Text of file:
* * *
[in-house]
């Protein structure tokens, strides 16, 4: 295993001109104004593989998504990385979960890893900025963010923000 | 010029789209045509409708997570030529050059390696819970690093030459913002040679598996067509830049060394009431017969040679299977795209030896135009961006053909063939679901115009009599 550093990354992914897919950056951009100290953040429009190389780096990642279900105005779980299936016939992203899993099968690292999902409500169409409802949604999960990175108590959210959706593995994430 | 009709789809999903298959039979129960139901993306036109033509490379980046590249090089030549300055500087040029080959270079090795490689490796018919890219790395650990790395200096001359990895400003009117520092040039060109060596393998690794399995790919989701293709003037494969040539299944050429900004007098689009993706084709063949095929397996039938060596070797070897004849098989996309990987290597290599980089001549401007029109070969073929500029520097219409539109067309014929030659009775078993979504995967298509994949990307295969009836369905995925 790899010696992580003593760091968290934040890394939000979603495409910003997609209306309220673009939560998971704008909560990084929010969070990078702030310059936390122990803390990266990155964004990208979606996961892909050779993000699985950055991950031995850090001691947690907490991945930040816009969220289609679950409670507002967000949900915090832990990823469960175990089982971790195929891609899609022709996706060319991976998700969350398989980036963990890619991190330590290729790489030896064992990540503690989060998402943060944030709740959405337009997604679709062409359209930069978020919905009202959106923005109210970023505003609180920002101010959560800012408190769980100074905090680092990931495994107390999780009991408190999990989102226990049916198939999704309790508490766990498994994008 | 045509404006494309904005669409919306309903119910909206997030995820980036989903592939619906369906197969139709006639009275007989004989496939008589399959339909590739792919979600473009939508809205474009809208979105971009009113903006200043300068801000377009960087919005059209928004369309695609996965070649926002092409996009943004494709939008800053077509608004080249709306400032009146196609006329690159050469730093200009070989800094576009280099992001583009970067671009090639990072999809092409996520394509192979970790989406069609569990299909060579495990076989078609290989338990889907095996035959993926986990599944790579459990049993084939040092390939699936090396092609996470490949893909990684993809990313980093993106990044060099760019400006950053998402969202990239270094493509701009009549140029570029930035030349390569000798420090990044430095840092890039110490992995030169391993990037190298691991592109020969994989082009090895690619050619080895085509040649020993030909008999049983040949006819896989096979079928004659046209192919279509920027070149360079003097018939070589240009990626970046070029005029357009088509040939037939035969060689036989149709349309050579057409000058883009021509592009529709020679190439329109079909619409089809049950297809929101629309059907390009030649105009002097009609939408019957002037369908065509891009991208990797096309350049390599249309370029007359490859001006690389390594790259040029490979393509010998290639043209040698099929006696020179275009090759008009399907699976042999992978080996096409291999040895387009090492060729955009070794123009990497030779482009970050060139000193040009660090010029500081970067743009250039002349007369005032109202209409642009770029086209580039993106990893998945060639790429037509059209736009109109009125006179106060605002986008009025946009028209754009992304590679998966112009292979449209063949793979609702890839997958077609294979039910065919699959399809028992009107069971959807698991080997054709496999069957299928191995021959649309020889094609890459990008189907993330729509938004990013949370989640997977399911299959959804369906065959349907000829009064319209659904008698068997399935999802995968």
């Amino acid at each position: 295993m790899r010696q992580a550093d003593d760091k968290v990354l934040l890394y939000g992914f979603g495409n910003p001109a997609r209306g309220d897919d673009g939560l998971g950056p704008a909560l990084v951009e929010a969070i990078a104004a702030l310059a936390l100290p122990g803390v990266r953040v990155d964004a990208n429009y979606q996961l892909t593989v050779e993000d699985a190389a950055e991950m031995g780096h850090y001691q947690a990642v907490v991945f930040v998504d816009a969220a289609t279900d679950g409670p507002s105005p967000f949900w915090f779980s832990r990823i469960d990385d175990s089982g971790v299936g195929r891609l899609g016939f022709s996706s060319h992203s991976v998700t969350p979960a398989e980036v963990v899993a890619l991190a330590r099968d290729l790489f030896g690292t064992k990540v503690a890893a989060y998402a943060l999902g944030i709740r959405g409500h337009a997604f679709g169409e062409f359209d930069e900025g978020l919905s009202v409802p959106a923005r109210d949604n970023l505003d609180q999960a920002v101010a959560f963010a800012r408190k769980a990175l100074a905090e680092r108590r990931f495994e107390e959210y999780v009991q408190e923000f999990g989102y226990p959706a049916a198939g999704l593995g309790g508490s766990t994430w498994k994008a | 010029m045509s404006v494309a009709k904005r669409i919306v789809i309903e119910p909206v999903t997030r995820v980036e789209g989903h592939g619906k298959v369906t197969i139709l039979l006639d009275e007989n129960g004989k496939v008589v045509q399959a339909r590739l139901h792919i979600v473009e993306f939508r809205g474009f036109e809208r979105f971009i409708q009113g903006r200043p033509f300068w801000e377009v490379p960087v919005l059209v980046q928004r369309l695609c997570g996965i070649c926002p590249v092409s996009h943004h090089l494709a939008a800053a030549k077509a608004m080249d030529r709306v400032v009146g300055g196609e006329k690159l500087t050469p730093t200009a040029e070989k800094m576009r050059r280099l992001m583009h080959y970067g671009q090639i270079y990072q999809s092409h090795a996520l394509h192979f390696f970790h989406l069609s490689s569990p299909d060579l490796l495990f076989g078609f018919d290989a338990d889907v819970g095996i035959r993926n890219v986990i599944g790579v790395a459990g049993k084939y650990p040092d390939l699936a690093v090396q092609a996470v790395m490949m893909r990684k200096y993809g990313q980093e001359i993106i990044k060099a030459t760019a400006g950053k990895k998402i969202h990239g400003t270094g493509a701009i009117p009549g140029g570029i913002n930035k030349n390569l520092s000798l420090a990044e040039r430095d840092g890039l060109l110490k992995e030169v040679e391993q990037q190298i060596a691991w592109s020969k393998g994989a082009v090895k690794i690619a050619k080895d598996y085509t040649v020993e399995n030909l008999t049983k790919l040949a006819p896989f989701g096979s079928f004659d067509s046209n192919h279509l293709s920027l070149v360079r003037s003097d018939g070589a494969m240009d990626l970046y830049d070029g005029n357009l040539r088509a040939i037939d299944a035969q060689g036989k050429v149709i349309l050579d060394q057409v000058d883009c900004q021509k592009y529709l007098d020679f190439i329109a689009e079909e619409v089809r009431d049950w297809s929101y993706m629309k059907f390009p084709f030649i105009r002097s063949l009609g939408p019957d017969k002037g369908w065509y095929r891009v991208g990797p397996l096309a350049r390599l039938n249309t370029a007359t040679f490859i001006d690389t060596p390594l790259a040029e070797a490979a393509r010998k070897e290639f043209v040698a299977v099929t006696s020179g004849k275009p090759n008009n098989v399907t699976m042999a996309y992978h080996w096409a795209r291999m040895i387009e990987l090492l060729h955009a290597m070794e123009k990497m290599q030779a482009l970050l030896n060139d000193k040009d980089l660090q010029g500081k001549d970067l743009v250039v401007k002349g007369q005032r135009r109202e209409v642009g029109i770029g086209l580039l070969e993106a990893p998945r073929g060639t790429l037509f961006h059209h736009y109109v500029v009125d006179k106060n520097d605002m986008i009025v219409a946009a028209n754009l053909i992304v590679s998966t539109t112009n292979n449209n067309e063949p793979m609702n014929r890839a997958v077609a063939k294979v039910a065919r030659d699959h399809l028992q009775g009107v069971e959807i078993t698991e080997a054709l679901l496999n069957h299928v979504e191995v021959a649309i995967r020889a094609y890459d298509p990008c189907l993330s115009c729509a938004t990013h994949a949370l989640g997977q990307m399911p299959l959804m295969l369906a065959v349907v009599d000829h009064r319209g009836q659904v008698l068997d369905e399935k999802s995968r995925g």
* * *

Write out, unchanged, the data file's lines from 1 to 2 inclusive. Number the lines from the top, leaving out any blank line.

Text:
[in-house]
């Protein structure tokens, strides 16, 4: 295993001109104004593989998504990385979960890893900025963010923000 | 010029789209045509409708997570030529050059390696819970690093030459913002040679598996067509830049060394009431017969040679299977795209030896135009961006053909063939679901115009009599 550093990354992914897919950056951009100290953040429009190389780096990642279900105005779980299936016939992203899993099968690292999902409500169409409802949604999960990175108590959210959706593995994430 | 009709789809999903298959039979129960139901993306036109033509490379980046590249090089030549300055500087040029080959270079090795490689490796018919890219790395650990790395200096001359990895400003009117520092040039060109060596393998690794399995790919989701293709003037494969040539299944050429900004007098689009993706084709063949095929397996039938060596070797070897004849098989996309990987290597290599980089001549401007029109070969073929500029520097219409539109067309014929030659009775078993979504995967298509994949990307295969009836369905995925 790899010696992580003593760091968290934040890394939000979603495409910003997609209306309220673009939560998971704008909560990084929010969070990078702030310059936390122990803390990266990155964004990208979606996961892909050779993000699985950055991950031995850090001691947690907490991945930040816009969220289609679950409670507002967000949900915090832990990823469960175990089982971790195929891609899609022709996706060319991976998700969350398989980036963990890619991190330590290729790489030896064992990540503690989060998402943060944030709740959405337009997604679709062409359209930069978020919905009202959106923005109210970023505003609180920002101010959560800012408190769980100074905090680092990931495994107390999780009991408190999990989102226990049916198939999704309790508490766990498994994008 | 045509404006494309904005669409919306309903119910909206997030995820980036989903592939619906369906197969139709006639009275007989004989496939008589399959339909590739792919979600473009939508809205474009809208979105971009009113903006200043300068801000377009960087919005059209928004369309695609996965070649926002092409996009943004494709939008800053077509608004080249709306400032009146196609006329690159050469730093200009070989800094576009280099992001583009970067671009090639990072999809092409996520394509192979970790989406069609569990299909060579495990076989078609290989338990889907095996035959993926986990599944790579459990049993084939040092390939699936090396092609996470490949893909990684993809990313980093993106990044060099760019400006950053998402969202990239270094493509701009009549140029570029930035030349390569000798420090990044430095840092890039110490992995030169391993990037190298691991592109020969994989082009090895690619050619080895085509040649020993030909008999049983040949006819896989096979079928004659046209192919279509920027070149360079003097018939070589240009990626970046070029005029357009088509040939037939035969060689036989149709349309050579057409000058883009021509592009529709020679190439329109079909619409089809049950297809929101629309059907390009030649105009002097009609939408019957002037369908065509891009991208990797096309350049390599249309370029007359490859001006690389390594790259040029490979393509010998290639043209040698099929006696020179275009090759008009399907699976042999992978080996096409291999040895387009090492060729955009070794123009990497030779482009970050060139000193040009660090010029500081970067743009250039002349007369005032109202209409642009770029086209580039993106990893998945060639790429037509059209736009109109009125006179106060605002986008009025946009028209754009992304590679998966112009292979449209063949793979609702890839997958077609294979039910065919699959399809028992009107069971959807698991080997054709496999069957299928191995021959649309020889094609890459990008189907993330729509938004990013949370989640997977399911299959959804369906065959349907000829009064319209659904008698068997399935999802995968």